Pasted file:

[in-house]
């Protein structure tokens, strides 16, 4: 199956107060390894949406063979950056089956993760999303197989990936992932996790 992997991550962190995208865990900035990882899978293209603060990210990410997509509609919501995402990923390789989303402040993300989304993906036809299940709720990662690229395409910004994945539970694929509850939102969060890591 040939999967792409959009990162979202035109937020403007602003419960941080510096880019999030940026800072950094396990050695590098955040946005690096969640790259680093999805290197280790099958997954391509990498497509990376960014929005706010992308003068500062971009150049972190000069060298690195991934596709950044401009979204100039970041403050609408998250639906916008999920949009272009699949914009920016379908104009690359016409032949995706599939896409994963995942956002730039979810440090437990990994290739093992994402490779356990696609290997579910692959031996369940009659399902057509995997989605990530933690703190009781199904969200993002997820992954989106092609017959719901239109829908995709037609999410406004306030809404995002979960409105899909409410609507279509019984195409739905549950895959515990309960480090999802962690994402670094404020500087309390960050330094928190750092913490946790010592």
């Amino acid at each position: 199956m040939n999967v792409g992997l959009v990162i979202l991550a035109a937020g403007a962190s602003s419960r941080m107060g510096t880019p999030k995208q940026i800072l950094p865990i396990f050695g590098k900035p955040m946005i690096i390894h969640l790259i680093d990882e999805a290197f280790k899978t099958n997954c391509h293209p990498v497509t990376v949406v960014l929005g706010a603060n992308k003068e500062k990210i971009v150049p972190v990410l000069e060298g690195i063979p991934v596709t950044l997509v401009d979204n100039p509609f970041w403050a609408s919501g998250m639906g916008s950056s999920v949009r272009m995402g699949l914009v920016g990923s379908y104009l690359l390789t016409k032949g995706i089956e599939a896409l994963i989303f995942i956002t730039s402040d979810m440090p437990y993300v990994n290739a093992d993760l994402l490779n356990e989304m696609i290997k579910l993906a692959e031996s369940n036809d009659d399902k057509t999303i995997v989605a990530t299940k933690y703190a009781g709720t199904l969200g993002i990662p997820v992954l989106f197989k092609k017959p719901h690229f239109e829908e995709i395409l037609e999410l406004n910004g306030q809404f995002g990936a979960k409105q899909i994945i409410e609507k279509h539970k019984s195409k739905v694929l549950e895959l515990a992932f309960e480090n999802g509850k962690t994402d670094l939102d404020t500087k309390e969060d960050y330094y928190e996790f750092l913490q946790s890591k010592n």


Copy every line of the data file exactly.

[in-house]
């Protein structure tokens, strides 16, 4: 199956107060390894949406063979950056089956993760999303197989990936992932996790 992997991550962190995208865990900035990882899978293209603060990210990410997509509609919501995402990923390789989303402040993300989304993906036809299940709720990662690229395409910004994945539970694929509850939102969060890591 040939999967792409959009990162979202035109937020403007602003419960941080510096880019999030940026800072950094396990050695590098955040946005690096969640790259680093999805290197280790099958997954391509990498497509990376960014929005706010992308003068500062971009150049972190000069060298690195991934596709950044401009979204100039970041403050609408998250639906916008999920949009272009699949914009920016379908104009690359016409032949995706599939896409994963995942956002730039979810440090437990990994290739093992994402490779356990696609290997579910692959031996369940009659399902057509995997989605990530933690703190009781199904969200993002997820992954989106092609017959719901239109829908995709037609999410406004306030809404995002979960409105899909409410609507279509019984195409739905549950895959515990309960480090999802962690994402670094404020500087309390960050330094928190750092913490946790010592």
């Amino acid at each position: 199956m040939n999967v792409g992997l959009v990162i979202l991550a035109a937020g403007a962190s602003s419960r941080m107060g510096t880019p999030k995208q940026i800072l950094p865990i396990f050695g590098k900035p955040m946005i690096i390894h969640l790259i680093d990882e999805a290197f280790k899978t099958n997954c391509h293209p990498v497509t990376v949406v960014l929005g706010a603060n992308k003068e500062k990210i971009v150049p972190v990410l000069e060298g690195i063979p991934v596709t950044l997509v401009d979204n100039p509609f970041w403050a609408s919501g998250m639906g916008s950056s999920v949009r272009m995402g699949l914009v920016g990923s379908y104009l690359l390789t016409k032949g995706i089956e599939a896409l994963i989303f995942i956002t730039s402040d979810m440090p437990y993300v990994n290739a093992d993760l994402l490779n356990e989304m696609i290997k579910l993906a692959e031996s369940n036809d009659d399902k057509t999303i995997v989605a990530t299940k933690y703190a009781g709720t199904l969200g993002i990662p997820v992954l989106f197989k092609k017959p719901h690229f239109e829908e995709i395409l037609e999410l406004n910004g306030q809404f995002g990936a979960k409105q899909i994945i409410e609507k279509h539970k019984s195409k739905v694929l549950e895959l515990a992932f309960e480090n999802g509850k962690t994402d670094l939102d404020t500087k309390e969060d960050y330094y928190e996790f750092l913490q946790s890591k010592n």